A majority of residents in Russia’s fourth-largest city of Yekaterinburg oppose the construction of an Orthodox cathedral in a popular riverside park, according to a state-run poll released on Wednesday.
Thousands of residents took to the streets last week to protest plans to replace the park with a replica of a cathedral demolished in the Soviet era, resulting in dozens of arrests and clashes with vigilantes and riot police. Yekaterinburg’s mayor announced May 16 that construction would be suspended in order to conduct a poll to measure support for the project.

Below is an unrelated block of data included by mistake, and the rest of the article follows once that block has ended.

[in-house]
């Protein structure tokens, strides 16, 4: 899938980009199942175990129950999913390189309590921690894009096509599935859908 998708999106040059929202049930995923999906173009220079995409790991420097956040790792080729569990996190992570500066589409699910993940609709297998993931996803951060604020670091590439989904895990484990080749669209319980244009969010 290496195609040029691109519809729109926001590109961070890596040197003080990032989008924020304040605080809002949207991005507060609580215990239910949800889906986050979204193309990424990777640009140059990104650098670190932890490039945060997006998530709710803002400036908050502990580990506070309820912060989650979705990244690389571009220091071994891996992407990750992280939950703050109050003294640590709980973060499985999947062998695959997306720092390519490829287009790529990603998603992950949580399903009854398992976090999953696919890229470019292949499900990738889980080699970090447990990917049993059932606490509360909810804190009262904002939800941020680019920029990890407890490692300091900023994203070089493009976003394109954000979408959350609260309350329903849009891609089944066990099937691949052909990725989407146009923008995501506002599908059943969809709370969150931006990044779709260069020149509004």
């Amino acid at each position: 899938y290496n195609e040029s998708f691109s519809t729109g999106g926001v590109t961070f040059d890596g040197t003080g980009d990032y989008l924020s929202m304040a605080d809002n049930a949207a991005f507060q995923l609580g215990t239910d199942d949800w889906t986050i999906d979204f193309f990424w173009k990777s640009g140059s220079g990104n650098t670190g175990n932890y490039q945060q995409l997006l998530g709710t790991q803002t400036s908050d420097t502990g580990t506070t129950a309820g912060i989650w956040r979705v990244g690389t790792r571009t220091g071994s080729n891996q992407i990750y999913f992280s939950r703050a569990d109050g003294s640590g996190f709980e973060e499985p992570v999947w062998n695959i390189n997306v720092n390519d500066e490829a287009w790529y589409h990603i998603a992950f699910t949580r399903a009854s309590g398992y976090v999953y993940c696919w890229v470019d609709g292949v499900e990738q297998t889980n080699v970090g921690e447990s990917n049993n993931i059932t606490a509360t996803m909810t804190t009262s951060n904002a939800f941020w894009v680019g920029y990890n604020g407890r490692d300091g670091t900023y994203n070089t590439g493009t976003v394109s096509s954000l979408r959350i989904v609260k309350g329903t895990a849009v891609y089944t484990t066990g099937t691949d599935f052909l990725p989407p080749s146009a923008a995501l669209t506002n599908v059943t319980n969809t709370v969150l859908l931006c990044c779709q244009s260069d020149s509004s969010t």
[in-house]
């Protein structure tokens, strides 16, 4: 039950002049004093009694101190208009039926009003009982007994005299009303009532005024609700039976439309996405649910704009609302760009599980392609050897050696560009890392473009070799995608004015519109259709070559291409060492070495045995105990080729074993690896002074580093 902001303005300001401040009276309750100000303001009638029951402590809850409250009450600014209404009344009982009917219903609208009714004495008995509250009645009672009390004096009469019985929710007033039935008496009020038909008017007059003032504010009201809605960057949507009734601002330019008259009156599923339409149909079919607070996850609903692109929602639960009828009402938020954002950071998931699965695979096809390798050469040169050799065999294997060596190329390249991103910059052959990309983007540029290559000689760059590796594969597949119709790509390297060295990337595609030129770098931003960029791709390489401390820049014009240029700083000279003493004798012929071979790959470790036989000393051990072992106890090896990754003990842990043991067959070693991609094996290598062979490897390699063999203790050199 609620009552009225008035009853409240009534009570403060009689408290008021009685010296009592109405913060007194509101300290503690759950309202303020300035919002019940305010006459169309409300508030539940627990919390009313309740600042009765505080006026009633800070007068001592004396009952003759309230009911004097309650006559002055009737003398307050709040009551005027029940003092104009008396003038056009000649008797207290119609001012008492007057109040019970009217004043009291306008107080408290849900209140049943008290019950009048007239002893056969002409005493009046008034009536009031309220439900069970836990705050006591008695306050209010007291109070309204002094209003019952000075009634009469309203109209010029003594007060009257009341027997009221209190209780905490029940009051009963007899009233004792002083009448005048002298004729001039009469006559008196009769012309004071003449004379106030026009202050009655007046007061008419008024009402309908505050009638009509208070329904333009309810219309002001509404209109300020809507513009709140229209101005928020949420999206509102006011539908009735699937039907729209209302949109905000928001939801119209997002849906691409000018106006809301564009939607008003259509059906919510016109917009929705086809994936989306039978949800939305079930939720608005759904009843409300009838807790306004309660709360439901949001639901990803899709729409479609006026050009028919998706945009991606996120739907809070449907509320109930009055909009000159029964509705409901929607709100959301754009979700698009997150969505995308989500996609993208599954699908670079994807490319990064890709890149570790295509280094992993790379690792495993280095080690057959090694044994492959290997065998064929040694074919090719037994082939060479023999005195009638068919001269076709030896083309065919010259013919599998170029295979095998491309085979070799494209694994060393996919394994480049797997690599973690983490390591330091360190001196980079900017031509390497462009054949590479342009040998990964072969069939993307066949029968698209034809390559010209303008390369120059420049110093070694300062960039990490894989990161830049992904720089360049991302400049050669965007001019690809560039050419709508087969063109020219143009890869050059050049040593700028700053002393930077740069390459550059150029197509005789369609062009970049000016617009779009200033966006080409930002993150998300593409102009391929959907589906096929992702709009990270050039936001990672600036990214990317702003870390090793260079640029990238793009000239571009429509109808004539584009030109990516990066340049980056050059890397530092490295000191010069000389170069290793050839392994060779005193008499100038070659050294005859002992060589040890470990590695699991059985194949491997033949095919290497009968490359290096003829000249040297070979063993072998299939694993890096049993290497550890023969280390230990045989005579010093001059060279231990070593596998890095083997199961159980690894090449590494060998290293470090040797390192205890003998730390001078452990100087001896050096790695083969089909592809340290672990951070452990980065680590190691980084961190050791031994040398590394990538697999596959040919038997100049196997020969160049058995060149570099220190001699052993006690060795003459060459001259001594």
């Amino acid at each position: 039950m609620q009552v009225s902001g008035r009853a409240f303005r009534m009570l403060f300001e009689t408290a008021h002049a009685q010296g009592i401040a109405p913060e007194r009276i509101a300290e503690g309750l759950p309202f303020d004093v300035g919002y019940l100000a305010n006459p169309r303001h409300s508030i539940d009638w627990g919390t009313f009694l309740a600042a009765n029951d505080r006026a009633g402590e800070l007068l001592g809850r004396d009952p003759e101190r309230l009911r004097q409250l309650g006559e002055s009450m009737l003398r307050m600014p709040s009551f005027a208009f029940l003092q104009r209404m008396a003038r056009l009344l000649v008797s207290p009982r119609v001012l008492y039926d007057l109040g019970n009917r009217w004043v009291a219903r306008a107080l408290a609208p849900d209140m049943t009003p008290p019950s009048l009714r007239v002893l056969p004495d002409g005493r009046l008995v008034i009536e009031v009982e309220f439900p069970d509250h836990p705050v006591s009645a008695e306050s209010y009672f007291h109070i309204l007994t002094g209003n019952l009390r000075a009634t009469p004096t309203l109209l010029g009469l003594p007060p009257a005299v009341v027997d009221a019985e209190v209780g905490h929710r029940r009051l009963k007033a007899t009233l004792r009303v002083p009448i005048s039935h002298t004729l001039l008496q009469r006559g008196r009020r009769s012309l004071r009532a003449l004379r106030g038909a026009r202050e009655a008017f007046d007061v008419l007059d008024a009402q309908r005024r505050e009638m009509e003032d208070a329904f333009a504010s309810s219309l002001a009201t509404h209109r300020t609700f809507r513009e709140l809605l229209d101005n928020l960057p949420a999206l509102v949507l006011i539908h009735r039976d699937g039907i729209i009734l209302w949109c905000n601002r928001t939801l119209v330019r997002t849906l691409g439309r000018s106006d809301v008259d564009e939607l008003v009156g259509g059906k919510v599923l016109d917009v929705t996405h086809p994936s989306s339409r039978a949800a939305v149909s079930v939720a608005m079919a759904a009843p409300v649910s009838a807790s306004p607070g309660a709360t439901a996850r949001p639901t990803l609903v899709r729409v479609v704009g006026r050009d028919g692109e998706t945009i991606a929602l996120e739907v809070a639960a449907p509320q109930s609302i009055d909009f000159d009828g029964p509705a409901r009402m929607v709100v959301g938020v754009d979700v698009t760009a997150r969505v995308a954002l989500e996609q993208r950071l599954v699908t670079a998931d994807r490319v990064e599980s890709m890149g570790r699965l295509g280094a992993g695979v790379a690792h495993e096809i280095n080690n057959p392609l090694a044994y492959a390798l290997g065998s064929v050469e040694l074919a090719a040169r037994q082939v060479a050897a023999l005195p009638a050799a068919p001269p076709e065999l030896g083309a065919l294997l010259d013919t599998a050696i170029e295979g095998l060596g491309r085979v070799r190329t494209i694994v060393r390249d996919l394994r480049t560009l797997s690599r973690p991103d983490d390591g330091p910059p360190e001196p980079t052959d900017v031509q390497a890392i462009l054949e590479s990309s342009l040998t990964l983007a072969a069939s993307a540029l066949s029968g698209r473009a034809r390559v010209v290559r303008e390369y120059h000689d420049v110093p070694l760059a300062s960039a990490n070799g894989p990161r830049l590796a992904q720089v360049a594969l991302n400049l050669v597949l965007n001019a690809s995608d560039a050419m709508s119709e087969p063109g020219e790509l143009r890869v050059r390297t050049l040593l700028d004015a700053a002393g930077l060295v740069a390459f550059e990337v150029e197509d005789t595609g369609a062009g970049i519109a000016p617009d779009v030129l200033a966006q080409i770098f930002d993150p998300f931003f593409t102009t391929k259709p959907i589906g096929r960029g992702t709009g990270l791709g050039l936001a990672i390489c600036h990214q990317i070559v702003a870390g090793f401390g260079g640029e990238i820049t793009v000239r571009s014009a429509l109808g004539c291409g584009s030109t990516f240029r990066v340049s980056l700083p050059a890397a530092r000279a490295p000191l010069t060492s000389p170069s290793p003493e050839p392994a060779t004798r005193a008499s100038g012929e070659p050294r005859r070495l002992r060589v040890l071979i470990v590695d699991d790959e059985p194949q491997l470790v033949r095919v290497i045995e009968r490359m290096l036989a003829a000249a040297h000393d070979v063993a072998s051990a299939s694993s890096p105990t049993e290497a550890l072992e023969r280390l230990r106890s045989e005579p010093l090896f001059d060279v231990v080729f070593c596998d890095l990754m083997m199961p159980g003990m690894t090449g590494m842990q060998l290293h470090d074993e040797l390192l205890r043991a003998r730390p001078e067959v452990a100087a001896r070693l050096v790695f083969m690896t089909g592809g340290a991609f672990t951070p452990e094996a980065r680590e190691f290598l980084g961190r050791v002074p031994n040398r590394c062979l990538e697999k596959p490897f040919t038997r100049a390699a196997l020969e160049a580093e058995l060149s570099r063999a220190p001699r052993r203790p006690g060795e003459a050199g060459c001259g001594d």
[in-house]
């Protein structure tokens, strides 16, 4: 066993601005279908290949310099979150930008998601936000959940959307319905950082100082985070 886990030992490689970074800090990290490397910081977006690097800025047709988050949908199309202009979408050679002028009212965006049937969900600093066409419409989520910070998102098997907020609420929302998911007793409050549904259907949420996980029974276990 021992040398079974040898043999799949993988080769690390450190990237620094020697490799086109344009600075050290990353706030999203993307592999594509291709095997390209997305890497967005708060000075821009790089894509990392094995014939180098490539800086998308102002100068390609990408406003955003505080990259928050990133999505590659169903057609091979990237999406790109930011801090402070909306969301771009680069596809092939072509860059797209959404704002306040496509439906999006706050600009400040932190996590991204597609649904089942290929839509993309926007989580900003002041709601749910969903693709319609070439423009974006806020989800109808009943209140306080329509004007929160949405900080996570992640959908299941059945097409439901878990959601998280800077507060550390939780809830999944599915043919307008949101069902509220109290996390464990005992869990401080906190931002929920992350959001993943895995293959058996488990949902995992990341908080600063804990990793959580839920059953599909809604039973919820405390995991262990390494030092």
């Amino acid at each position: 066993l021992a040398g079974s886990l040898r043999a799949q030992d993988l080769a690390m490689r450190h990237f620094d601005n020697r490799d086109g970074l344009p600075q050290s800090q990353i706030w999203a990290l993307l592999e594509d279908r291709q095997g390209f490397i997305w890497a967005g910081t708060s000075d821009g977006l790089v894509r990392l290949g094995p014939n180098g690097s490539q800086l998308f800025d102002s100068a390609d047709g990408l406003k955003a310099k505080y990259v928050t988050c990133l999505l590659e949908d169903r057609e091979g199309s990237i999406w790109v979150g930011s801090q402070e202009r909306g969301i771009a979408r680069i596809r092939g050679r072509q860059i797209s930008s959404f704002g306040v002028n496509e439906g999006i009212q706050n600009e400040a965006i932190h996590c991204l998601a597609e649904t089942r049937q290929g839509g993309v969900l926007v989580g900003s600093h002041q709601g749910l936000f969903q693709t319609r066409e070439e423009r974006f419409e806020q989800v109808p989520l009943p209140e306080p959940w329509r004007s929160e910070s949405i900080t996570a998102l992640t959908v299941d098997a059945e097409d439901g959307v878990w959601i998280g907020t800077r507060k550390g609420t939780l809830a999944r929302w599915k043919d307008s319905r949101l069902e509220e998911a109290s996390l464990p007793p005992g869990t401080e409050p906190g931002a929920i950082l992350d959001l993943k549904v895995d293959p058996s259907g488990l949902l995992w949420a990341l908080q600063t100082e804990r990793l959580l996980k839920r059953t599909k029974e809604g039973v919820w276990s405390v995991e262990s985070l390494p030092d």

Seventy-four percent of Yekaterinburg residents are against the church’s construction in the city park, according to the poll published by the state-funded VTsIOM pollster.
Meanwhile, 68 percent of respondents said they had a good understanding about the plans for the church.
The poll was conducted among 3,000 respondents between May 16 and May 20.
Update: Yekaterinburg Mayor Alexander Vysokinsky said Wednesday that the VTsIOM poll’s results are not decisive. A survey conducted by the mayor’s office will decide the outcome of the cathedral’s location, he told the RBC news website.
Sverdlovsk region governor Yevgeny Kuyvashev said later Wednesday evening that the poll results indicate the need to choose a new site for the church. Writing on his Instagram page, Kuyvashev asked Vysokinsky to exclude the park from the city’s list of potential construction sites.